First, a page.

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Mandela: Struggle for Freedom extended until late summer 2019!

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A fantastic fall begins at the Museum: new hours and tours

News release details

Starting today, the Museum will resume its off-season hours, which are Tuesday to Sunday, 10 a.m. to 5 p.m. and Wednesday evening until 9 p.m., closed on Mondays except for holidays such as Thanksgiving. From January 4 to 11, 2016, the Museum's galleries will be closed to visitors for annual maintenance closure week, although business office hours will continue.

The centuries-old Magna Carta will continue to be on display until September 18, part of a special travelling exhibit in the Museum's brand new Level 1 Gallery.

Free nights will resume on October 14 and, subsequently, on the first Wednesday evening of each month. The free program, designed to reach a wide and diverse audience of all ages, backgrounds and abilities, had been suspended during the busy summer months. Free admission will also be offered all day on December 10, International Human Rights Day.

The Museum has also re-introduced its architectural "Discover the Building" tour, which now runs every Sunday at 1 p.m. until December 20 (60 minutes). The popular "Explore the Galleries" tour continues six days a week at 10:30 a.m. (90 minutes), 1 p.m. (60 minutes) and 2:30 p.m. (90 minutes).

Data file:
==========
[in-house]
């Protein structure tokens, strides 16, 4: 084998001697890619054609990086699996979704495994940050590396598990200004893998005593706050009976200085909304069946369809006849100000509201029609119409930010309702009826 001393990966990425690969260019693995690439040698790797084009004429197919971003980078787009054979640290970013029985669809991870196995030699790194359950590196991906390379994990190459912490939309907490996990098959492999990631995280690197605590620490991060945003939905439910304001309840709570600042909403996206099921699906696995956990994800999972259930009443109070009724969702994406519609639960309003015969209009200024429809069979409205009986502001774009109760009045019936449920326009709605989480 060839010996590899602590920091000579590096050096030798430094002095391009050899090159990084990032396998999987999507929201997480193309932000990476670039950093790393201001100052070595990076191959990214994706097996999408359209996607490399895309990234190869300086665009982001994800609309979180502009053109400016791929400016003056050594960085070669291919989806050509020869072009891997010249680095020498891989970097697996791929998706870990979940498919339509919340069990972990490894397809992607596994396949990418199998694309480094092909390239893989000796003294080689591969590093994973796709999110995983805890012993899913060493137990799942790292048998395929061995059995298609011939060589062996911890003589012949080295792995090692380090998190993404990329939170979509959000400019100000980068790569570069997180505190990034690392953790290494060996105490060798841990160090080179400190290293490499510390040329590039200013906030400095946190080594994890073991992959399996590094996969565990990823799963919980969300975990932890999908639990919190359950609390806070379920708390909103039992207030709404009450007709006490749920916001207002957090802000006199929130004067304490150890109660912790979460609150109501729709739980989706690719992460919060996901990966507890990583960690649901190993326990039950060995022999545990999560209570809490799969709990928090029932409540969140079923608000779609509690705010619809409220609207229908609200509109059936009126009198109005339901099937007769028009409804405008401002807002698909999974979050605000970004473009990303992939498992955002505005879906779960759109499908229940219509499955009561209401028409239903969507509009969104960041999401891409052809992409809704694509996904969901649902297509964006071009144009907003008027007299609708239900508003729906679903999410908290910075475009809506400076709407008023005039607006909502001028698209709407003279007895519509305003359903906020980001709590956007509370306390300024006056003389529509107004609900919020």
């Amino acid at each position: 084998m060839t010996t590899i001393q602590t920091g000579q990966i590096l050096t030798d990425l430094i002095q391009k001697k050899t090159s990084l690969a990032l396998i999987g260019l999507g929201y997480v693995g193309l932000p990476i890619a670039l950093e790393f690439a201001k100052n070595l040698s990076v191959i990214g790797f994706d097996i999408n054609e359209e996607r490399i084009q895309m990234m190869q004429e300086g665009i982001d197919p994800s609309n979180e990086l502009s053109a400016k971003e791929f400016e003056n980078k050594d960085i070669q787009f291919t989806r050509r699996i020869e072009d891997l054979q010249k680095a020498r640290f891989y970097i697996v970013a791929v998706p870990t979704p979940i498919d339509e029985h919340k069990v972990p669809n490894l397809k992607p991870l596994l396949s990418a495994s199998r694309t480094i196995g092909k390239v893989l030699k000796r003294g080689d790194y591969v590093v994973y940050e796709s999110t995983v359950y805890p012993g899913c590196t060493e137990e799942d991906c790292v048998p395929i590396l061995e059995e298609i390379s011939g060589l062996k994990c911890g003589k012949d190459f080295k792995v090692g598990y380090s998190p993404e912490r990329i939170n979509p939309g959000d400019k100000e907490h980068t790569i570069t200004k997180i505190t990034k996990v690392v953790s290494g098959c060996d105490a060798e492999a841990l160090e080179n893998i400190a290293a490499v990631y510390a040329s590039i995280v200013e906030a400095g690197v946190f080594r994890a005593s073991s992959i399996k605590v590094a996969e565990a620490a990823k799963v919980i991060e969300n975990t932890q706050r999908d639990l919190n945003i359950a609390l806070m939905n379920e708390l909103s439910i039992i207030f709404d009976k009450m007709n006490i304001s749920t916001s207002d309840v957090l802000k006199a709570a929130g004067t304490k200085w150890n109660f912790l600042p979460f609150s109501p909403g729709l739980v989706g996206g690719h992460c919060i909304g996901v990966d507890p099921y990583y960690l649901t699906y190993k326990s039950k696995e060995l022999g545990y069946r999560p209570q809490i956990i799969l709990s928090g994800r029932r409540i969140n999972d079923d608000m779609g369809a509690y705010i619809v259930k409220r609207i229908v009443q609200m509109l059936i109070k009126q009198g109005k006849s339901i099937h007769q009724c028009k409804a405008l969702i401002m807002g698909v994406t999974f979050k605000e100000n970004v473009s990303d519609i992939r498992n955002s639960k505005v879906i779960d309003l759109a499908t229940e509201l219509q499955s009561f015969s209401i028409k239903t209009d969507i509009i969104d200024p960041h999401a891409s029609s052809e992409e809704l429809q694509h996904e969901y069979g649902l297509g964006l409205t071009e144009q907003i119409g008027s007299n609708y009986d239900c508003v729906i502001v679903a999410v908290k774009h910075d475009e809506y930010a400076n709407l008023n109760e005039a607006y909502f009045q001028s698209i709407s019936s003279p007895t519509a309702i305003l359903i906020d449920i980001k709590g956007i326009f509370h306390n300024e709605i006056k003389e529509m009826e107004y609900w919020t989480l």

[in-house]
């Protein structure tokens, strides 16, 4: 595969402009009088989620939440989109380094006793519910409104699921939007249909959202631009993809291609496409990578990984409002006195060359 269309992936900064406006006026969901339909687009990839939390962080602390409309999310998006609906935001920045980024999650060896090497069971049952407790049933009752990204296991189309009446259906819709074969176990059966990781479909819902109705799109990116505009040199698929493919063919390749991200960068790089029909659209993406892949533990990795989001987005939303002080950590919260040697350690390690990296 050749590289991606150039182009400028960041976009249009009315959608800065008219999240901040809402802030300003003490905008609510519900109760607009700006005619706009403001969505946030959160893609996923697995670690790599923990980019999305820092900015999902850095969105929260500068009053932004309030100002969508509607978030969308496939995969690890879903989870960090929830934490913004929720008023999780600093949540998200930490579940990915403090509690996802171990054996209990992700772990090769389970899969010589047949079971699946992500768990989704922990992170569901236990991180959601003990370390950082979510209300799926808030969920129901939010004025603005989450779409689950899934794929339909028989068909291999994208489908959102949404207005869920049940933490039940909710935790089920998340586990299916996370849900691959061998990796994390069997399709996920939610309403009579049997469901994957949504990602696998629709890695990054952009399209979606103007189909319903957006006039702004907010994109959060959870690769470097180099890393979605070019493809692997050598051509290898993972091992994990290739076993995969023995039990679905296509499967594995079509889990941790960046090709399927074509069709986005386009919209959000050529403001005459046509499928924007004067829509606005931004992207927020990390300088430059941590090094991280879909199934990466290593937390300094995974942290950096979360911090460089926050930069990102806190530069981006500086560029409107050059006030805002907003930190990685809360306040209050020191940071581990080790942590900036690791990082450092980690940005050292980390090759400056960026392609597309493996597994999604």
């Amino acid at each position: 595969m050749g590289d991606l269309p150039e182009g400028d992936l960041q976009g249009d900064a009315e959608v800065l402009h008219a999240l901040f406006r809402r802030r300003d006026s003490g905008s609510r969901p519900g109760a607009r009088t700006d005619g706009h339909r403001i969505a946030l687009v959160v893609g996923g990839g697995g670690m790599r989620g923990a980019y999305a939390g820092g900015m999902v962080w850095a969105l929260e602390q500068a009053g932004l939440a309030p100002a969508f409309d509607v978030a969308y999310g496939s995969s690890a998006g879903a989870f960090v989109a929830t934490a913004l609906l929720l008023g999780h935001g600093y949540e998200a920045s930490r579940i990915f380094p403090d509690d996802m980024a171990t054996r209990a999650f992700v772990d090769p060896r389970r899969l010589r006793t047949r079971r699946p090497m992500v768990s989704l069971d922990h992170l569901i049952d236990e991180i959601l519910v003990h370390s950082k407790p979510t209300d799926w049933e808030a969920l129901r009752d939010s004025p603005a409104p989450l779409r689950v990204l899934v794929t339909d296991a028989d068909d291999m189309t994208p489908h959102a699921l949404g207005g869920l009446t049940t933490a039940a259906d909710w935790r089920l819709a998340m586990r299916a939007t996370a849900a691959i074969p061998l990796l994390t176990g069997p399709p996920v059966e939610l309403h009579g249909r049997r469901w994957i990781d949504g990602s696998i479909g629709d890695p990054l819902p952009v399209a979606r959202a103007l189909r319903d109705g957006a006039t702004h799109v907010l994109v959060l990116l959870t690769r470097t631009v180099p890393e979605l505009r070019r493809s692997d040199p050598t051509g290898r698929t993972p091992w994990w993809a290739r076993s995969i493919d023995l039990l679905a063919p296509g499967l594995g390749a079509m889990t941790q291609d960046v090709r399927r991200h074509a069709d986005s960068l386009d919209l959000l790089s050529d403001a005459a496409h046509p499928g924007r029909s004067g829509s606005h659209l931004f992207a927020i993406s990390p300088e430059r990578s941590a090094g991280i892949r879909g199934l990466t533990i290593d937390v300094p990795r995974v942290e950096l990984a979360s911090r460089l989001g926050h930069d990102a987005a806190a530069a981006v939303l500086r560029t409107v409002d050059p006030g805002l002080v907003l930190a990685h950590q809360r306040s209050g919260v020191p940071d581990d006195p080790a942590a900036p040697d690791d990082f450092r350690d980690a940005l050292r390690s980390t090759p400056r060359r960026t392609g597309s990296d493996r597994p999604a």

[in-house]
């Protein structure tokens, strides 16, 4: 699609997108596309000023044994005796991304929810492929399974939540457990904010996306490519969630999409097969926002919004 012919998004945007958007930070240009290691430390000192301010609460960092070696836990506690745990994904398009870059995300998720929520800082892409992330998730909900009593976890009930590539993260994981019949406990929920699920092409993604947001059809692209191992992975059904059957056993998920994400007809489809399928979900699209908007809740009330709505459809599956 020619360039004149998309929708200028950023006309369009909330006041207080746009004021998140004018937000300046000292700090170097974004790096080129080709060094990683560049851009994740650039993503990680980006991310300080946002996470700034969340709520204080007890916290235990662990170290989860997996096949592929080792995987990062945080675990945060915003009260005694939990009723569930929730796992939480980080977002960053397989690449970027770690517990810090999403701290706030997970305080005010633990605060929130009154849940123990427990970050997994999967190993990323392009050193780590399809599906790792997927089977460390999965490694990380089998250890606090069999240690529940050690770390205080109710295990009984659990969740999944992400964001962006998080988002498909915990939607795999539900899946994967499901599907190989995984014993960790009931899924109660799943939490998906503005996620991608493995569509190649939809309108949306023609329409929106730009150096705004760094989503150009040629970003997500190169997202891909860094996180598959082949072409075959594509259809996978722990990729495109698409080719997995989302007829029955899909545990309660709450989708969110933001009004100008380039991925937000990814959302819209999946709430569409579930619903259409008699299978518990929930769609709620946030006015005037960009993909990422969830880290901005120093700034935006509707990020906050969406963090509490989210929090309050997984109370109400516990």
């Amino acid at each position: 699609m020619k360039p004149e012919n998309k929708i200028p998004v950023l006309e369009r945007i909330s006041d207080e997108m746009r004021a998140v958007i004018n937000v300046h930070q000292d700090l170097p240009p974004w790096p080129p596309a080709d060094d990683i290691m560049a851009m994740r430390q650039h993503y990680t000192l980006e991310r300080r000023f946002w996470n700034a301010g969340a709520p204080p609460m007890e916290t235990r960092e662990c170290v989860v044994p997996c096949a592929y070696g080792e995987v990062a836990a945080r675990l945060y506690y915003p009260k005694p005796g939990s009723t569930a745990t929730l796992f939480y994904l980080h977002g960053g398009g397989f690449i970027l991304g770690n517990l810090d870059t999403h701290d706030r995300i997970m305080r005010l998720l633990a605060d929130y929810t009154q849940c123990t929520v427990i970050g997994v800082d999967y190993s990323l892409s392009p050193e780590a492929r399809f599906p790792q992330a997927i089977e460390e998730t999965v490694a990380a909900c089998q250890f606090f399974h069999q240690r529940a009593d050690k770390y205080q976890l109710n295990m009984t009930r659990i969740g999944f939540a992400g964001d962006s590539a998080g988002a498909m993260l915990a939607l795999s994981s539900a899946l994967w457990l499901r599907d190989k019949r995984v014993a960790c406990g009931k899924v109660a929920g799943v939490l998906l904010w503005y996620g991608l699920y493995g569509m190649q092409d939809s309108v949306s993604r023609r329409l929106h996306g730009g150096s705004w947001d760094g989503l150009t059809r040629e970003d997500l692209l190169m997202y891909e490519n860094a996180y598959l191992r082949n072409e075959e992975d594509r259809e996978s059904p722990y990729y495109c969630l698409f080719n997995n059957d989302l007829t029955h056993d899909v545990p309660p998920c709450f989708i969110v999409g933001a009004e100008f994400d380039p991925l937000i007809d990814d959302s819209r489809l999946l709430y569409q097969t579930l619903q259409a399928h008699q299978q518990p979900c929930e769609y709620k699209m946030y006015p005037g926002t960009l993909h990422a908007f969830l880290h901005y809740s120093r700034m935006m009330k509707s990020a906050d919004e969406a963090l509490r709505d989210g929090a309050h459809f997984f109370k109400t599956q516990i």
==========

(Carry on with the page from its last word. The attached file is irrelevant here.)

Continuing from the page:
The Mikinak-keya Spirit Tour, a unique experience that explores Indigenous peoples' concepts of humanity, rights and responsibilities, has been extended to December 19, running Wednesday evenings and Saturday mornings. An Indigenous guide leads the journey, examining the Museum's architecture through the lens of those who have lived here for thousands of years, and sharing stories gifted by Elders.

Student programs for school groups resume on September 22 and are expected to welcome over 30,000 participants over the course of the school year – up 10,000 from last year. Teachers are encouraged to book now to ensure a spot for their class.

Overall, the Museum saw excellent visitor numbers this summer, welcoming approximately 140,000 people from May to August, up 31 per cent over the previous four months.

The Canadian Museum for Human Rights is the first museum in the world solely dedicated to the evolution, celebration and future of human rights. Using multimedia technology and other innovative approaches, the CMHR creates inspiring encounters with human rights for all ages, in a visitor experience unlike any other.

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Maureen Fitzhenry